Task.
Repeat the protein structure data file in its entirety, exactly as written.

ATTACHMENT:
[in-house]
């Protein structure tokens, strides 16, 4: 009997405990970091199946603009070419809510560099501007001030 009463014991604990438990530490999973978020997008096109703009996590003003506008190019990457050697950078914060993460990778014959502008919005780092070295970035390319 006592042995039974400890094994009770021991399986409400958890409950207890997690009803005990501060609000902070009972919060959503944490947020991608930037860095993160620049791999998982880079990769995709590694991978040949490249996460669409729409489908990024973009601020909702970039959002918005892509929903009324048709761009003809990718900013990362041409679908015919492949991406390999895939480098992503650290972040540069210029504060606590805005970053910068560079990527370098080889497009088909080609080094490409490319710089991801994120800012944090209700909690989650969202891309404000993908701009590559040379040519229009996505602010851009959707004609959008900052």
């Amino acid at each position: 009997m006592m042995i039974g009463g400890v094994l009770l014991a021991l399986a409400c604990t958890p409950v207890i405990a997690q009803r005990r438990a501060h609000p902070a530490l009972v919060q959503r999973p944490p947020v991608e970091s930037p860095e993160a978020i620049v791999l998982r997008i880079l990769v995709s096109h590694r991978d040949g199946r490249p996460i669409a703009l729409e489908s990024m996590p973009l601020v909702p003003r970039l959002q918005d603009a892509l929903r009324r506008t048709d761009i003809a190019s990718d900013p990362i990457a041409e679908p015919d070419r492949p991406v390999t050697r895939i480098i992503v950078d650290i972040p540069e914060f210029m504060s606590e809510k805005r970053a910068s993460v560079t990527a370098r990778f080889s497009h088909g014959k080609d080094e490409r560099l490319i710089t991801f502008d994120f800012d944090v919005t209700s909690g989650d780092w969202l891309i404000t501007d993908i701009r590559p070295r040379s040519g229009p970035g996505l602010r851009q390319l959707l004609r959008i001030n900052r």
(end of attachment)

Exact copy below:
[in-house]
């Protein structure tokens, strides 16, 4: 009997405990970091199946603009070419809510560099501007001030 009463014991604990438990530490999973978020997008096109703009996590003003506008190019990457050697950078914060993460990778014959502008919005780092070295970035390319 006592042995039974400890094994009770021991399986409400958890409950207890997690009803005990501060609000902070009972919060959503944490947020991608930037860095993160620049791999998982880079990769995709590694991978040949490249996460669409729409489908990024973009601020909702970039959002918005892509929903009324048709761009003809990718900013990362041409679908015919492949991406390999895939480098992503650290972040540069210029504060606590805005970053910068560079990527370098080889497009088909080609080094490409490319710089991801994120800012944090209700909690989650969202891309404000993908701009590559040379040519229009996505602010851009959707004609959008900052």
């Amino acid at each position: 009997m006592m042995i039974g009463g400890v094994l009770l014991a021991l399986a409400c604990t958890p409950v207890i405990a997690q009803r005990r438990a501060h609000p902070a530490l009972v919060q959503r999973p944490p947020v991608e970091s930037p860095e993160a978020i620049v791999l998982r997008i880079l990769v995709s096109h590694r991978d040949g199946r490249p996460i669409a703009l729409e489908s990024m996590p973009l601020v909702p003003r970039l959002q918005d603009a892509l929903r009324r506008t048709d761009i003809a190019s990718d900013p990362i990457a041409e679908p015919d070419r492949p991406v390999t050697r895939i480098i992503v950078d650290i972040p540069e914060f210029m504060s606590e809510k805005r970053a910068s993460v560079t990527a370098r990778f080889s497009h088909g014959k080609d080094e490409r560099l490319i710089t991801f502008d994120f800012d944090v919005t209700s909690g989650d780092w969202l891309i404000t501007d993908i701009r590559p070295r040379s040519g229009p970035g996505l602010r851009q390319l959707l004609r959008i001030n900052r």